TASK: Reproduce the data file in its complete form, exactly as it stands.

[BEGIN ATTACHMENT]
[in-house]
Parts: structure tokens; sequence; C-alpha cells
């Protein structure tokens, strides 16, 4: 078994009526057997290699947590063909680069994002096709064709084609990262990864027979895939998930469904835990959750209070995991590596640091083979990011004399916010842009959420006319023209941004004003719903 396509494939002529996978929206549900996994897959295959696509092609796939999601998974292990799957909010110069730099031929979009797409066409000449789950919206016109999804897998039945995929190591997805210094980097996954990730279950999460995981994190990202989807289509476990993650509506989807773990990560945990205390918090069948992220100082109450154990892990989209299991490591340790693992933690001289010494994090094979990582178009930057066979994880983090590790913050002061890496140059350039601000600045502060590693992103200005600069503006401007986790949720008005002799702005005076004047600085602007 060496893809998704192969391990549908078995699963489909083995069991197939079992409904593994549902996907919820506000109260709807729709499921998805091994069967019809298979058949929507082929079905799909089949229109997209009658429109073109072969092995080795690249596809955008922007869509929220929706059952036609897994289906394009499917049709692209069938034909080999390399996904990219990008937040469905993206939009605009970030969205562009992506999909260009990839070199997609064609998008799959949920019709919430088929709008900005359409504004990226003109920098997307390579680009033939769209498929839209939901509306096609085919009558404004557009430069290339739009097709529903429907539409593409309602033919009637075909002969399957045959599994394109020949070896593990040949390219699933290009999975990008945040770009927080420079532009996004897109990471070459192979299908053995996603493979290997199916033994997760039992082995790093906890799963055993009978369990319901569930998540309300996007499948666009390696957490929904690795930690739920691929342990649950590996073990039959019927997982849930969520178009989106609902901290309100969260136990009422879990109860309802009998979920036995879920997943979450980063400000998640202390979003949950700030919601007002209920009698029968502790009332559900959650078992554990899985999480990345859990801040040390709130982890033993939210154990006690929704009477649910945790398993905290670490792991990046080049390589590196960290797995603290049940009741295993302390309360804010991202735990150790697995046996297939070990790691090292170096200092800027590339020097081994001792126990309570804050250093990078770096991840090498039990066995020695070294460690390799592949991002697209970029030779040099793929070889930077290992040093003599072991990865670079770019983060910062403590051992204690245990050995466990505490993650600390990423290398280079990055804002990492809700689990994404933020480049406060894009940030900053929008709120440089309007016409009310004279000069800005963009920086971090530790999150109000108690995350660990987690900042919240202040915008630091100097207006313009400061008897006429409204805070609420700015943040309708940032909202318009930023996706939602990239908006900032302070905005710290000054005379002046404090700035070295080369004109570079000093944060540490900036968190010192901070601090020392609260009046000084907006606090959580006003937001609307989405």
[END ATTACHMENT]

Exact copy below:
[in-house]
Parts: structure tokens; sequence; C-alpha cells
């Protein structure tokens, strides 16, 4: 078994009526057997290699947590063909680069994002096709064709084609990262990864027979895939998930469904835990959750209070995991590596640091083979990011004399916010842009959420006319023209941004004003719903 396509494939002529996978929206549900996994897959295959696509092609796939999601998974292990799957909010110069730099031929979009797409066409000449789950919206016109999804897998039945995929190591997805210094980097996954990730279950999460995981994190990202989807289509476990993650509506989807773990990560945990205390918090069948992220100082109450154990892990989209299991490591340790693992933690001289010494994090094979990582178009930057066979994880983090590790913050002061890496140059350039601000600045502060590693992103200005600069503006401007986790949720008005002799702005005076004047600085602007 060496893809998704192969391990549908078995699963489909083995069991197939079992409904593994549902996907919820506000109260709807729709499921998805091994069967019809298979058949929507082929079905799909089949229109997209009658429109073109072969092995080795690249596809955008922007869509929220929706059952036609897994289906394009499917049709692209069938034909080999390399996904990219990008937040469905993206939009605009970030969205562009992506999909260009990839070199997609064609998008799959949920019709919430088929709008900005359409504004990226003109920098997307390579680009033939769209498929839209939901509306096609085919009558404004557009430069290339739009097709529903429907539409593409309602033919009637075909002969399957045959599994394109020949070896593990040949390219699933290009999975990008945040770009927080420079532009996004897109990471070459192979299908053995996603493979290997199916033994997760039992082995790093906890799963055993009978369990319901569930998540309300996007499948666009390696957490929904690795930690739920691929342990649950590996073990039959019927997982849930969520178009989106609902901290309100969260136990009422879990109860309802009998979920036995879920997943979450980063400000998640202390979003949950700030919601007002209920009698029968502790009332559900959650078992554990899985999480990345859990801040040390709130982890033993939210154990006690929704009477649910945790398993905290670490792991990046080049390589590196960290797995603290049940009741295993302390309360804010991202735990150790697995046996297939070990790691090292170096200092800027590339020097081994001792126990309570804050250093990078770096991840090498039990066995020695070294460690390799592949991002697209970029030779040099793929070889930077290992040093003599072991990865670079770019983060910062403590051992204690245990050995466990505490993650600390990423290398280079990055804002990492809700689990994404933020480049406060894009940030900053929008709120440089309007016409009310004279000069800005963009920086971090530790999150109000108690995350660990987690900042919240202040915008630091100097207006313009400061008897006429409204805070609420700015943040309708940032909202318009930023996706939602990239908006900032302070905005710290000054005379002046404090700035070295080369004109570079000093944060540490900036968190010192901070601090020392609260009046000084907006606090959580006003937001609307989405």